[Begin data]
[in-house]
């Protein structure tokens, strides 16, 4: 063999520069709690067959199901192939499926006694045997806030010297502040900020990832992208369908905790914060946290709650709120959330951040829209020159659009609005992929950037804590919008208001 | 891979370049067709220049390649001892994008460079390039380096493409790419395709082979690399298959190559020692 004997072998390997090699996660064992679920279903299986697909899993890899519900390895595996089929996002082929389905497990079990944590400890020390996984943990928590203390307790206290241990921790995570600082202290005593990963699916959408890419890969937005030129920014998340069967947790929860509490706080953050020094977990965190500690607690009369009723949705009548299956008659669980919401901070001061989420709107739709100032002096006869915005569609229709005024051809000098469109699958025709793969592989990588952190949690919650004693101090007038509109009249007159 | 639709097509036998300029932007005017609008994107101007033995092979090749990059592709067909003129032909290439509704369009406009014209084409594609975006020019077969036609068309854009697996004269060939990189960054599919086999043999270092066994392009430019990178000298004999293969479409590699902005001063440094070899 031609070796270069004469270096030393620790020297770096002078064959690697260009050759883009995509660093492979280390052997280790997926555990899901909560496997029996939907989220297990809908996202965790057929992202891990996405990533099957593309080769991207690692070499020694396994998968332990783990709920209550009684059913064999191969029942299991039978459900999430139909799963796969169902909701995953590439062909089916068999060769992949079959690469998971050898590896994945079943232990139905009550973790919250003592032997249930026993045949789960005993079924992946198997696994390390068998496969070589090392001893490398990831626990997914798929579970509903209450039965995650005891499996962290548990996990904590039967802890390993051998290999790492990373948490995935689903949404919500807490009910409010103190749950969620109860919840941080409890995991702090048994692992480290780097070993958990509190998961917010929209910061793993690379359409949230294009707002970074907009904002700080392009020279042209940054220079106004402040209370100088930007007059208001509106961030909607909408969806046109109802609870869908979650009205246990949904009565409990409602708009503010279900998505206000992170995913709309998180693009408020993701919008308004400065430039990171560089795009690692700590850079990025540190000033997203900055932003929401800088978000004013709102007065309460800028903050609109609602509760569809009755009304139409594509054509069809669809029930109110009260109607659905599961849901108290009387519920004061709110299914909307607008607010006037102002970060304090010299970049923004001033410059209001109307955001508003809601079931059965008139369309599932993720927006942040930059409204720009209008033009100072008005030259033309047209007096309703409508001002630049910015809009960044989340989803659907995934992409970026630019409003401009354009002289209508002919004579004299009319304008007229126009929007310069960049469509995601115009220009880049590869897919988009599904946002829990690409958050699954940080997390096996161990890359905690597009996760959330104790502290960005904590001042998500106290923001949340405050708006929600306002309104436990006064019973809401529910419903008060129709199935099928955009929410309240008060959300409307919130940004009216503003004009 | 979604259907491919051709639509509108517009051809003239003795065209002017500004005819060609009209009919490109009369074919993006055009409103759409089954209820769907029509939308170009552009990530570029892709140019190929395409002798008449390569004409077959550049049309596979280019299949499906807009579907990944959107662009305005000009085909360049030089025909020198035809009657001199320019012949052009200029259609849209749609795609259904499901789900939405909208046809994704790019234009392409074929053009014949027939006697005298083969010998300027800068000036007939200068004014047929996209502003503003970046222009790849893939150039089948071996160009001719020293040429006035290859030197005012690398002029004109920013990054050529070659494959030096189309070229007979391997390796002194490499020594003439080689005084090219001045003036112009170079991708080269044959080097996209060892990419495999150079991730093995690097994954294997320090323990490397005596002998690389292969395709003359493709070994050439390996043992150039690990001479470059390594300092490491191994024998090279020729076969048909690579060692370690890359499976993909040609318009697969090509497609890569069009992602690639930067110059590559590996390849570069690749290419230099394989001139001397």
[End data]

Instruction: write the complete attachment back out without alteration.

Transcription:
[in-house]
């Protein structure tokens, strides 16, 4: 063999520069709690067959199901192939499926006694045997806030010297502040900020990832992208369908905790914060946290709650709120959330951040829209020159659009609005992929950037804590919008208001 | 891979370049067709220049390649001892994008460079390039380096493409790419395709082979690399298959190559020692 004997072998390997090699996660064992679920279903299986697909899993890899519900390895595996089929996002082929389905497990079990944590400890020390996984943990928590203390307790206290241990921790995570600082202290005593990963699916959408890419890969937005030129920014998340069967947790929860509490706080953050020094977990965190500690607690009369009723949705009548299956008659669980919401901070001061989420709107739709100032002096006869915005569609229709005024051809000098469109699958025709793969592989990588952190949690919650004693101090007038509109009249007159 | 639709097509036998300029932007005017609008994107101007033995092979090749990059592709067909003129032909290439509704369009406009014209084409594609975006020019077969036609068309854009697996004269060939990189960054599919086999043999270092066994392009430019990178000298004999293969479409590699902005001063440094070899 031609070796270069004469270096030393620790020297770096002078064959690697260009050759883009995509660093492979280390052997280790997926555990899901909560496997029996939907989220297990809908996202965790057929992202891990996405990533099957593309080769991207690692070499020694396994998968332990783990709920209550009684059913064999191969029942299991039978459900999430139909799963796969169902909701995953590439062909089916068999060769992949079959690469998971050898590896994945079943232990139905009550973790919250003592032997249930026993045949789960005993079924992946198997696994390390068998496969070589090392001893490398990831626990997914798929579970509903209450039965995650005891499996962290548990996990904590039967802890390993051998290999790492990373948490995935689903949404919500807490009910409010103190749950969620109860919840941080409890995991702090048994692992480290780097070993958990509190998961917010929209910061793993690379359409949230294009707002970074907009904002700080392009020279042209940054220079106004402040209370100088930007007059208001509106961030909607909408969806046109109802609870869908979650009205246990949904009565409990409602708009503010279900998505206000992170995913709309998180693009408020993701919008308004400065430039990171560089795009690692700590850079990025540190000033997203900055932003929401800088978000004013709102007065309460800028903050609109609602509760569809009755009304139409594509054509069809669809029930109110009260109607659905599961849901108290009387519920004061709110299914909307607008607010006037102002970060304090010299970049923004001033410059209001109307955001508003809601079931059965008139369309599932993720927006942040930059409204720009209008033009100072008005030259033309047209007096309703409508001002630049910015809009960044989340989803659907995934992409970026630019409003401009354009002289209508002919004579004299009319304008007229126009929007310069960049469509995601115009220009880049590869897919988009599904946002829990690409958050699954940080997390096996161990890359905690597009996760959330104790502290960005904590001042998500106290923001949340405050708006929600306002309104436990006064019973809401529910419903008060129709199935099928955009929410309240008060959300409307919130940004009216503003004009 | 979604259907491919051709639509509108517009051809003239003795065209002017500004005819060609009209009919490109009369074919993006055009409103759409089954209820769907029509939308170009552009990530570029892709140019190929395409002798008449390569004409077959550049049309596979280019299949499906807009579907990944959107662009305005000009085909360049030089025909020198035809009657001199320019012949052009200029259609849209749609795609259904499901789900939405909208046809994704790019234009392409074929053009014949027939006697005298083969010998300027800068000036007939200068004014047929996209502003503003970046222009790849893939150039089948071996160009001719020293040429006035290859030197005012690398002029004109920013990054050529070659494959030096189309070229007979391997390796002194490499020594003439080689005084090219001045003036112009170079991708080269044959080097996209060892990419495999150079991730093995690097994954294997320090323990490397005596002998690389292969395709003359493709070994050439390996043992150039690990001479470059390594300092490491191994024998090279020729076969048909690579060692370690890359499976993909040609318009697969090509497609890569069009992602690639930067110059590559590996390849570069690749290419230099394989001139001397």